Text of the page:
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What is the difference between localization in a many-body localization system and localization in a Mott insulator? Is the difference that many-body localization is driven by disorder while Mott insulating is driven by interaction?

Another more general question: Is many-body localization inherently quantum? Several papers describe many-body localization as a quantum phase transition, what role does quantum fluctuation play in many-body localization?

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  • $\begingroup$ Do you mean Anderson localization? That's the one you get due to disorder. $\endgroup$ – Lagerbaer Feb 29 '16 at 1:06
  • $\begingroup$ @Lagerbaer Many-body localisation is the generalisation of Anderson localisation (which is a property of the disordered single-particle problem) to interacting many-body systems. $\endgroup$ – Mark Mitchison Feb 29 '16 at 3:03
  • $\begingroup$ @SlipStream There is very little relation between the two concepts, really, except that transport coefficients would vanish in both cases. For example, many-body localised systems can never reach thermal equilibrium, whereas a Mott insulator is a system in thermal equilibrium (or close to it). $\endgroup$ – Mark Mitchison Feb 29 '16 at 3:05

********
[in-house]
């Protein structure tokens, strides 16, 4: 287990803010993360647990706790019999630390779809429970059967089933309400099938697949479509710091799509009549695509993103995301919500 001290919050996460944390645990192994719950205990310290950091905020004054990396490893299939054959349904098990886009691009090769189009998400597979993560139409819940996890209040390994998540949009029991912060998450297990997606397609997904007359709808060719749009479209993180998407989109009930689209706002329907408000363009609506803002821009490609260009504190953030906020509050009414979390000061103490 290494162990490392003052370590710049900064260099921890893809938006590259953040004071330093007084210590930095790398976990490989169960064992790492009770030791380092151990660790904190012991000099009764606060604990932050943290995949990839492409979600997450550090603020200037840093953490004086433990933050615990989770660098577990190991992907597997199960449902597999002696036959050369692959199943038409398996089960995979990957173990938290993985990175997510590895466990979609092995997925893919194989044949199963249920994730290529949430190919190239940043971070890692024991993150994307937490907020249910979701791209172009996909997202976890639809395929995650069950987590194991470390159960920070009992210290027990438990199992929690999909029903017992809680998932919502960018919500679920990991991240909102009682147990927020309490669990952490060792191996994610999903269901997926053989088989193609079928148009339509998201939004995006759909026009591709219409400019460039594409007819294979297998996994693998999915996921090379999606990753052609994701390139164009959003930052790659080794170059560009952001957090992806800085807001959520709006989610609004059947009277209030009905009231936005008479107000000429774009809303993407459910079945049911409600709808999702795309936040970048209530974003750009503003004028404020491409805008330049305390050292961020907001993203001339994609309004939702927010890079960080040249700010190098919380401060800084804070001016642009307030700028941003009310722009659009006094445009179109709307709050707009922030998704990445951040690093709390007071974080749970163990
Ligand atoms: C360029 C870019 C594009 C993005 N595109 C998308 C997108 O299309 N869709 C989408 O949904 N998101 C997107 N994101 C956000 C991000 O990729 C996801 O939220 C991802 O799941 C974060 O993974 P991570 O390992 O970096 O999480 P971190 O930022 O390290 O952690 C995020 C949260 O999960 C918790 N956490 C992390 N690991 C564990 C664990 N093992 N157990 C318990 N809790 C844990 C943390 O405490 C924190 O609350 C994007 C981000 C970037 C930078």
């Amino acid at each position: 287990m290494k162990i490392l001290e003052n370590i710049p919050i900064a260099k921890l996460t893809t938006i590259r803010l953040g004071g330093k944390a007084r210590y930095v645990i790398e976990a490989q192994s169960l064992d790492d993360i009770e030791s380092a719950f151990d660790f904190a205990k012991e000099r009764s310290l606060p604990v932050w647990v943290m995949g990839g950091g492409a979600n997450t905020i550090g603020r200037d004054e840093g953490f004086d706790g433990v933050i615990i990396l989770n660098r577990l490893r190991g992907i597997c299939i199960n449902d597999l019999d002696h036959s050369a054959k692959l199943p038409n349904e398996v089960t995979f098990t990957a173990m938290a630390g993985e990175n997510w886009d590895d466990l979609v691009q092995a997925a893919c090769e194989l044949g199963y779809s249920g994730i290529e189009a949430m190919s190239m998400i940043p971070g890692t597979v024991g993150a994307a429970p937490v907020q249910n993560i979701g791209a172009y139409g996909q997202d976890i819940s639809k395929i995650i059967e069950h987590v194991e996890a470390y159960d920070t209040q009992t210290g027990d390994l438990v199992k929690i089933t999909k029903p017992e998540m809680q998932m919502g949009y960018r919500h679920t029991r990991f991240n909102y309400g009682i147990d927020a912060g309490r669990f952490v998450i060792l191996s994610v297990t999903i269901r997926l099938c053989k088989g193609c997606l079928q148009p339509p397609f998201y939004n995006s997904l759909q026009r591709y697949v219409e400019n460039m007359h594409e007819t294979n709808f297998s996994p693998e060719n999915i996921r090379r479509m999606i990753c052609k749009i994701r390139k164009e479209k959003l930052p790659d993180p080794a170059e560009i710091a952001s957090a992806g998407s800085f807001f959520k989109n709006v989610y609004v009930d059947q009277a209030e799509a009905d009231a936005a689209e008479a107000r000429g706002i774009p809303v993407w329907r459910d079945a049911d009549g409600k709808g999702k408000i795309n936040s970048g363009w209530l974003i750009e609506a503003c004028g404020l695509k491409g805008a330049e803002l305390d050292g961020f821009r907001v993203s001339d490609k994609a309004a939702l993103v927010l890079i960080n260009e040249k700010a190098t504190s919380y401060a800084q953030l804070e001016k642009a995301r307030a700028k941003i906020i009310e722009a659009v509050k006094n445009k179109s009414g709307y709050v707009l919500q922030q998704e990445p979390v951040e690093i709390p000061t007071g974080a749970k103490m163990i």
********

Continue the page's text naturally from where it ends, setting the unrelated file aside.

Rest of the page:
• $\begingroup$ @MarkMitchison Thanks for the comment. Is it then reasonable to say that disorder is what gives many-body localization its special properties? $\endgroup$ – SlipStream Feb 29 '16 at 4:00
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1) I don't see the relation to the Mott insulator. Many-body localization is the absence of thermalization in certain (non-integrable) many-body systems. The Mott insulator is a perfectly good equilibrium phase.

2) There is a relation to Anderson localization. Anderson localization is (essentially) about the motion of a single particle in a random potential. The typical example of many-body localization is a many-body system in a random potential.

3) There is no notion of temperature in the MB localized phase, so the control parameter is something like the disorder strength. Also, there is no thermodynamic entropy, only entanglement entropy. So in that sense, it looks like a quantum phase transition. I'm not sure if anybody knows whether there is universality near the transition.

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